At today’s pre-session press briefing, PIM’s Charley Shaw asked what issues the Governor and caucus leaders saw as important for rural Minnesota. The AP reports in Bipartisanship still elusive at Minn. Capitol:
Dayton and Thissen said the Legislature might consider new regulations for sand mining in southeastern Minnesota, as the oil and gas extraction process known as “fracking” has created a huge U.S. market for the sand. The sand mining process has created concern about possible health effects, noise and truck traffic and environmental damage.
Doug Grow has more in Minnesota leaders off to a rocky start at legislative ‘preview’:
Sand mining for purposes of fracking also will likely become a controversial issue this session.
Currently, most of that mining is done in Wisconsin, but there already is impact heavy impact on Minnesota roads as the sand is transported to North Dakota oil fields.
At the moment, there is a hodge-podge of local rules regarding the sand mining in Minnesota, including moratoriums on mining in some areas.
Dayton compared the fracking issue to the debate over massive feedlots that dominated rural Minnesota a few years ago.
“I don’t want it [sand mining] to be like feed lots where the industry got ahead of government,” Dayton said.
Already the issue has led citizens to commit civil disobedience and raise heated arguments at public meetings. For its part, the frac sand industry has hired more lobbyists; one friend active in policy-making has said that a frac sand industry lobbyists asked “how do we make local control go away?”
Some frac sand mining opponents have asked for a state-wide moratorium; others support a statewide Generic Environmental Impact Study (GEIS). Yet another idea is a state extraction fee for mining operations that would be invested for rural development and reclamation, similar to the Iron Range Resources and Rehabilitation Board (IRRRB). The later idea was suggested by language proposed by two DFL legislators last session:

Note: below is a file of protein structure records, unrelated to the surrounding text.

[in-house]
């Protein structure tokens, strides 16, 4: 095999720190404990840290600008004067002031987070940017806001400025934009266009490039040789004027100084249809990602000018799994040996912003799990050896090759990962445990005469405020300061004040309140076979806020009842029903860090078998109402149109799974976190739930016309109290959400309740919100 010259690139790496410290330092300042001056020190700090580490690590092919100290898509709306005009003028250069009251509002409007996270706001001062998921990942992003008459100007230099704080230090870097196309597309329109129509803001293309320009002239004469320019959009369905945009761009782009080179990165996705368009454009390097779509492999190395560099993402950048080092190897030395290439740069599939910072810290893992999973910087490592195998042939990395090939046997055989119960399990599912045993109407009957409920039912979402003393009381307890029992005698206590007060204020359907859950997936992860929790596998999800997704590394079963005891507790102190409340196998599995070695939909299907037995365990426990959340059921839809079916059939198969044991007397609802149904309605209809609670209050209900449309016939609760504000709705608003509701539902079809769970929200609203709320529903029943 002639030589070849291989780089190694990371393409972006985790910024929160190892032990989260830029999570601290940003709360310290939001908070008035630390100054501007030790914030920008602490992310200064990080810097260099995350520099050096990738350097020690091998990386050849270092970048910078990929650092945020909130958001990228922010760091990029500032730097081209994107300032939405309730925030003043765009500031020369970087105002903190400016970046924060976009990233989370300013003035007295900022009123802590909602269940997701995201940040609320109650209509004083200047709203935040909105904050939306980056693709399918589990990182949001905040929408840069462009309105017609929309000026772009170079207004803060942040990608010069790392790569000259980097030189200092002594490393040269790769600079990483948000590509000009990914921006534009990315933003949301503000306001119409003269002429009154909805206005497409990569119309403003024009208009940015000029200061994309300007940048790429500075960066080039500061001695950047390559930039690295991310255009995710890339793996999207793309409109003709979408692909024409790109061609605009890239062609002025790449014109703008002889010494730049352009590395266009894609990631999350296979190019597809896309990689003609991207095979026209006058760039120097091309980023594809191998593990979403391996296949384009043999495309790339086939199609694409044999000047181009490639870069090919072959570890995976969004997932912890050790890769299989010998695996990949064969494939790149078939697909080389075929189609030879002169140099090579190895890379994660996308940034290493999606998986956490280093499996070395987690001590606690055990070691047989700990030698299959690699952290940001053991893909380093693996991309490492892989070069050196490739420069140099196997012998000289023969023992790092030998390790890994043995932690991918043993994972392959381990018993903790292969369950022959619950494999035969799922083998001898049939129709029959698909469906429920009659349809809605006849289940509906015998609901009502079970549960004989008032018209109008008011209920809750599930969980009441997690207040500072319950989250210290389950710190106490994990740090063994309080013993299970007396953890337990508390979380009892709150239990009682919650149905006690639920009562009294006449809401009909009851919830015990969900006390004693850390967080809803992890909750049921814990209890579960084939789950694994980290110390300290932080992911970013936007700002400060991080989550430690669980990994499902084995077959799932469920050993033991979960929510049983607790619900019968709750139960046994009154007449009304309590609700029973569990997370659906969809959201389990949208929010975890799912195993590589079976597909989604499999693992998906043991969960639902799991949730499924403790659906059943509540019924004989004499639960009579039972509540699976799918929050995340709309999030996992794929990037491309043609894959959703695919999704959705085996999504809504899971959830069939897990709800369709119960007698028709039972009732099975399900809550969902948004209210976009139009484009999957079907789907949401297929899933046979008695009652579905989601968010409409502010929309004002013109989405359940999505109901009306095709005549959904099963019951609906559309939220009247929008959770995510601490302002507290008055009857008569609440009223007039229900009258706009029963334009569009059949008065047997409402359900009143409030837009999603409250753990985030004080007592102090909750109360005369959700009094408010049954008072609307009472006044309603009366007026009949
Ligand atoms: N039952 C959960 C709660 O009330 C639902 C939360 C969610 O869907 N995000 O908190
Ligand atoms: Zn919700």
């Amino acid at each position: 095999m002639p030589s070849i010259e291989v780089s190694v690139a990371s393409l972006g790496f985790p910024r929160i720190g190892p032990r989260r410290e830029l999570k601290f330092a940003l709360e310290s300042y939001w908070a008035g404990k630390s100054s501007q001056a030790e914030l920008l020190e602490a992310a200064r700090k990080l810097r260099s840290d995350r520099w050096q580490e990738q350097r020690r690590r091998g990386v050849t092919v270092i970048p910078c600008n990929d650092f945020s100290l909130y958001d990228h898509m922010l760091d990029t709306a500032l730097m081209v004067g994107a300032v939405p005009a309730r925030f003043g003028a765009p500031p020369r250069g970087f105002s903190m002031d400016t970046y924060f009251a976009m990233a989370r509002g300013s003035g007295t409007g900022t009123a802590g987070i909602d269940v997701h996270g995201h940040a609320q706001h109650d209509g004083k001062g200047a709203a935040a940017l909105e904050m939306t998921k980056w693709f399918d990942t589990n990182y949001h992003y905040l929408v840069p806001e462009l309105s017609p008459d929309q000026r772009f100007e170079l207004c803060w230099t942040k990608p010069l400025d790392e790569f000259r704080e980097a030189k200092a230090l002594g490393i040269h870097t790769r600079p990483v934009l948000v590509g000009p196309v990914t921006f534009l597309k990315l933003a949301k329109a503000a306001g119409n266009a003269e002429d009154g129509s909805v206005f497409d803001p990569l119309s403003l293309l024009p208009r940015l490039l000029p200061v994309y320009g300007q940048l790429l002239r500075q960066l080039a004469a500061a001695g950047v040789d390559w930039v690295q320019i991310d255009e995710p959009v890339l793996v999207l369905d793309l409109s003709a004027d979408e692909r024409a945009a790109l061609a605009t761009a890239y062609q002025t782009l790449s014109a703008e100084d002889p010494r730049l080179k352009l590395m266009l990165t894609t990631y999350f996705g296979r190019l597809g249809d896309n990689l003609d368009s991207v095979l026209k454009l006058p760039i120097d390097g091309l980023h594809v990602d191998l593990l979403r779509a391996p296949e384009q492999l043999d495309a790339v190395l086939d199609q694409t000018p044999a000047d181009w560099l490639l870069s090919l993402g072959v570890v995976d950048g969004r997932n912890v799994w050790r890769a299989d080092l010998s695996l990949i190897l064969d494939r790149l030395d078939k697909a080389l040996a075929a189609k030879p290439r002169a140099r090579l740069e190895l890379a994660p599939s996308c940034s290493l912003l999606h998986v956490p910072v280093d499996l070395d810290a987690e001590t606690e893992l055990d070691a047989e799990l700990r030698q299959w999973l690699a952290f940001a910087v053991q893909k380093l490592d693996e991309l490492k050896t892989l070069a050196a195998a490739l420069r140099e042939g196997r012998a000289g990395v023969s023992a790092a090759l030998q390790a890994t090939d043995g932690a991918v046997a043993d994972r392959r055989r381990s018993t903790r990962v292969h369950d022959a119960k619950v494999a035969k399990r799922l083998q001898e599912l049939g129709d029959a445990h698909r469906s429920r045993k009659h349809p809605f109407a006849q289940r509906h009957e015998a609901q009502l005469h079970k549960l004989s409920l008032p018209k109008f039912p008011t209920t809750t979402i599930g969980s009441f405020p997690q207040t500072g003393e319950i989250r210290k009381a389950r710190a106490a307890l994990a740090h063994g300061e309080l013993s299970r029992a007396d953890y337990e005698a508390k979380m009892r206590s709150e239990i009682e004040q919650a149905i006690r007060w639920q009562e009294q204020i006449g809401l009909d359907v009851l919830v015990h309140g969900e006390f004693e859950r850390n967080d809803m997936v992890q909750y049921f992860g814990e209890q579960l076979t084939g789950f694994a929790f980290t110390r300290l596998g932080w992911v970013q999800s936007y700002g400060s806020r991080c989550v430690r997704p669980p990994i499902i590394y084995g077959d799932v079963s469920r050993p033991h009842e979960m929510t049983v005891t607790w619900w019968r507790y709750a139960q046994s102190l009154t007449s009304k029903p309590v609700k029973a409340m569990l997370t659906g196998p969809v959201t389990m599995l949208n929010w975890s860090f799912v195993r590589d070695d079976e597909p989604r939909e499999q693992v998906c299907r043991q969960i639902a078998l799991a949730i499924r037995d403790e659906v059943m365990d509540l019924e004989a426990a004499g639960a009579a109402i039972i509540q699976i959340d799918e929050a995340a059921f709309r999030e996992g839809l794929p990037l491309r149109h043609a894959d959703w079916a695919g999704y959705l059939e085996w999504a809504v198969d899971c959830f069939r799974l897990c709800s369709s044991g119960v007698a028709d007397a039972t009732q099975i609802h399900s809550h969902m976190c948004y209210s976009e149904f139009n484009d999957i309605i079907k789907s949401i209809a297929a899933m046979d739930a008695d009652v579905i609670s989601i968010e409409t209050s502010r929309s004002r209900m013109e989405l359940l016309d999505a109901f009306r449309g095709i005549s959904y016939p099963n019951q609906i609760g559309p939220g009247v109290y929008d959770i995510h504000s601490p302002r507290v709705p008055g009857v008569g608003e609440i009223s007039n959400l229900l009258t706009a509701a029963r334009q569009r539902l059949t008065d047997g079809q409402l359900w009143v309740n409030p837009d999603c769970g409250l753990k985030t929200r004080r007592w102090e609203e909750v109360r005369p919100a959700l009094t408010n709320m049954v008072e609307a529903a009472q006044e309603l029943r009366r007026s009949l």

In the recent legislative session, two legislators proposed amendments to the omnibus environment bill. Rep. Andrew Falk, DFL-Murdock, proposed adding the condition that frac sand companies pay a fee into an account that counties could use to cover reclamation costs. Rep. Rick Hansen, DFL-South St. Paul, proposed increasing the aggregate tax to pay the cost of public infrastructure improvements needed as a result of frac sand mining. Neither amendment got very far…
With the DFL in control, that might change. Some combination of moratorium, GEIS, and added fees may be in the works.
Via the Uptake, here’s footage of the frac sand discussion today:
Photo: A frac sand mine in Wisconsin. Photo by Jim Tittle. An old college friend, Tittle was interviewed for a recent Huffington Post feature about frac sand mining in Wisconsin, Does Frac Sand Mining Rush In Wisconsin Threaten Public Health?